Town Hall on Pension and Benefits Issues

October 14, 2019

Town Hall on Pension and Benefits Issues

We will be holding a Town Hall to provide full explanations on CUASA’s positions and answer any questions on these issues. The Town Hall will take place tomorrow, Tuesday, October 15, from 2:00-3:00pm in 270 Residence Commons. All CUASA members are welcome and strongly encouraged to attend.

Issue 1: Pension

CUASA wishes to advise its members that it has had to temporarily suspend its participation on the Joint Pension Review Committee (JPRC) because of Carleton University’s repeated attacks on CUASA members’ pension rights and forcing the parties into interest arbitration on May 7, 2020.

During collective bargaining, the University tabled a proposal that attacked the pension language of Article 39.8, which would have stripped CUASA of its rights to fairly negotiate terms on behalf of its members. The pension issue was contentious and with the assistance of Arbitrator William Kaplan during mediation, the parties agreed to continue their discussions post-bargaining within four months of ratification, rather than hold up the process (read the Letter of Understanding here). The University’s proposal, having been fully rejected by CUASA during bargaining, fell off the table and ratification of the collective agreement was reached.

At the April 25, 2019 meeting of the CUASA-CU Joint Committee for the Administration of the Agreement (JCAA) the employer re-tabled the exact same language on Article 39.8, which you can see here. This tabling occurred ten months after the collective agreement was ratified on June 18, 2018, and two months after it had officially been signed on February 7, 2019, which is well outside the four-month window the parties agreed to in mediation with Arbitrator Kaplan.

At the May 22, 2019 JCAA meeting, CUASA responded that it was not going to engage with the University outside of official collective bargaining. We asked the Employer to withdraw its proposal and to cease attempts to bargain outside of the proper bargaining window.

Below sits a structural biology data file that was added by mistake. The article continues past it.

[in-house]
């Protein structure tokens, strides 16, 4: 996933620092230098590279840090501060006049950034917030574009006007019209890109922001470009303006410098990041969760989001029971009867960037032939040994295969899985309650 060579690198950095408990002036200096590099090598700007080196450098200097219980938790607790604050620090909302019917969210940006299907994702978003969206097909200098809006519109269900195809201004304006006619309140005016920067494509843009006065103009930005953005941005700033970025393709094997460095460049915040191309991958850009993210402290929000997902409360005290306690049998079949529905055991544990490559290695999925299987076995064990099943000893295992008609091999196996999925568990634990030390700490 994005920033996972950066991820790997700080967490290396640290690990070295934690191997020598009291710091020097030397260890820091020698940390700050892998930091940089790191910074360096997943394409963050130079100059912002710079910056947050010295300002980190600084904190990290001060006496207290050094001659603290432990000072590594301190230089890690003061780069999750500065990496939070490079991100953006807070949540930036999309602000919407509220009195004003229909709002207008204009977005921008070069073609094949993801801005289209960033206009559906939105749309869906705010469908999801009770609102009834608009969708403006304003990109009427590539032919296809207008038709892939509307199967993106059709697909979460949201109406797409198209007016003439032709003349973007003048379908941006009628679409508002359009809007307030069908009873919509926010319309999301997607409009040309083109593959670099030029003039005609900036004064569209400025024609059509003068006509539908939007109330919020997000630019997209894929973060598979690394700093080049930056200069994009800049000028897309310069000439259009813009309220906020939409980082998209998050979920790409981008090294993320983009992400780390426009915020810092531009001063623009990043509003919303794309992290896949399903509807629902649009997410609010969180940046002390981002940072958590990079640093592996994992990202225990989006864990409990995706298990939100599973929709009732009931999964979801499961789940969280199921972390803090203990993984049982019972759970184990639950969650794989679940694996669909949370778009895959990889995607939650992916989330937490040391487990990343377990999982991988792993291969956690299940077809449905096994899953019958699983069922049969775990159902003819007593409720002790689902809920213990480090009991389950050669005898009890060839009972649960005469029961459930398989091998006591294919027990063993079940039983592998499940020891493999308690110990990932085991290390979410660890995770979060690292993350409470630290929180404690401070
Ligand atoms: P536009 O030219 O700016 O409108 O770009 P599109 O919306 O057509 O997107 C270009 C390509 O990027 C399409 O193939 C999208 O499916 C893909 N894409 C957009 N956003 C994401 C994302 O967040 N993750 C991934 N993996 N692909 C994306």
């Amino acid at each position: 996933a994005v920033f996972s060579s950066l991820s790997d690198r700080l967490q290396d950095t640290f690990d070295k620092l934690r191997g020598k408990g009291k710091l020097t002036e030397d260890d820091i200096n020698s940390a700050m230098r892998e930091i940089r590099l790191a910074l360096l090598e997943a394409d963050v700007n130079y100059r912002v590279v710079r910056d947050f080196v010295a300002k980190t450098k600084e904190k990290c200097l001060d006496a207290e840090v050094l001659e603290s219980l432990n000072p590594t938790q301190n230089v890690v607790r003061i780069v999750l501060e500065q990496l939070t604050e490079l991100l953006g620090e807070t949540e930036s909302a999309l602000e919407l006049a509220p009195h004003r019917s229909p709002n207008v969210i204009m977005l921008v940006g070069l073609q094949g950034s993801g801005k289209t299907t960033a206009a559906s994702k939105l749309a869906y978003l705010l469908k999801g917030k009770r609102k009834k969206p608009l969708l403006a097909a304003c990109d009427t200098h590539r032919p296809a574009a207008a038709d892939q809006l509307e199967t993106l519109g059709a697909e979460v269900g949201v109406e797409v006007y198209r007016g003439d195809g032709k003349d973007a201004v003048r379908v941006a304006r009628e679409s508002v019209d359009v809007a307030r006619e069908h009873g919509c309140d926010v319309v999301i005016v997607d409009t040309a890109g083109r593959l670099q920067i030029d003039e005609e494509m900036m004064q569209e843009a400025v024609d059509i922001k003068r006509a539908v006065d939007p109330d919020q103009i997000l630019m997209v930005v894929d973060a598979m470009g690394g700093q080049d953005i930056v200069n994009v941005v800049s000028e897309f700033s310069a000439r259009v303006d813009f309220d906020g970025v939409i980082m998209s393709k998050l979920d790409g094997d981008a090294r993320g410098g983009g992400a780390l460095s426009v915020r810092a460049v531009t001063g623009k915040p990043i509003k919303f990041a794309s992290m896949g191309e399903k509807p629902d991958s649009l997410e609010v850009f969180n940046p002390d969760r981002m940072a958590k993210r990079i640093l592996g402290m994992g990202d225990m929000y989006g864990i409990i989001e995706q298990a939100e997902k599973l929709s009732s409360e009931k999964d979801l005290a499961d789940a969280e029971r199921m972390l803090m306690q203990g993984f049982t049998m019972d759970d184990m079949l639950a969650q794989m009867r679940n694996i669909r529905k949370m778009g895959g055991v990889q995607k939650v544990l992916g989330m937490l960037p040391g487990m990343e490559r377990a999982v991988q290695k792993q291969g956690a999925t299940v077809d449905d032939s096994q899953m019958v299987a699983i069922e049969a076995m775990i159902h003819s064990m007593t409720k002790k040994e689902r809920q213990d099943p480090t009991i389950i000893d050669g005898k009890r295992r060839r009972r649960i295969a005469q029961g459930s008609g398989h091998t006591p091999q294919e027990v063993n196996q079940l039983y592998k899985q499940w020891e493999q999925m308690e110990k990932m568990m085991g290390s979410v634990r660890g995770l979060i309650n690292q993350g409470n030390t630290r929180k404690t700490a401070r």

In response to CUASA’s refusal to tolerate a direct pension attack, the University filed for interest arbitration, for which the first hearing is scheduled on May 7, 2020.

As a result of the University’s continued attacks on CUASA’s pension article, and the University’s use of the JPRC forum to its own perceived advantage, CUASA is unable to continue participating at the JPRC in order to best protect its members’ interests on the pension topic.

As part of our Letter of Understanding reached in mediation in May 2018, CUASA and Carleton agreed to meet with Arbitrator Michelle Flaherty to negotiate a Letter of Understanding for CUASA’s participation at the Joint Pension Review Committee (read the LOU here). The JPRC arose as a result of CUPE 2424’s previous round of bargaining. It has a mandate to review the existing governance structure of the pension plan and to develop possible options for modifications of the current framework.

CUASA is appalled by the actions of the University, as they potentially impact all unionized workers participating in the pension plan. At the Joint Pension Review Committee meetings held December 20, 2018, March 21, April 4, and April 18, 2019, all unions and the administration tentatively decided that there must be a unanimous decision across all unions in order for any recommended changes to the pension plan to be considered by the Pension Committee.

By creating conditions that prohibit CUASA from fully participating in the JPRC without prejudice to its rights, the University has prevented the unions on reaching unanimous agreement.

Issue 2: Health Plan and Access to Health Services

CUASA wishes to advise its members that it has filed two Association grievances against Carleton University.

CUASA grieves that the University’s Health plan is contrary to the laws of Ontario and the collective agreement (Articles 5, 6, 7, and 39) by refusing to accept referrals or prescriptions from nurse practitioners and midwives, which are authorized medical services in Ontario. The requirement that all referrals or prescriptions come exclusively from a medical doctor is a violation of employees’ rights to seek treatment from a medical practitioner of their own choice.

CUASA further grieves that the University is in violation of the collective agreement (Articles 3, 6, 7, and 35) by winding down access for our members to the campus medical clinic, despite a longstanding practice that allowed CUASA members to seek general medical care from a primary healthcare provider.

We are deeply concerned about substantial changes being made that have the potential to affect our members’ health and wellbeing.

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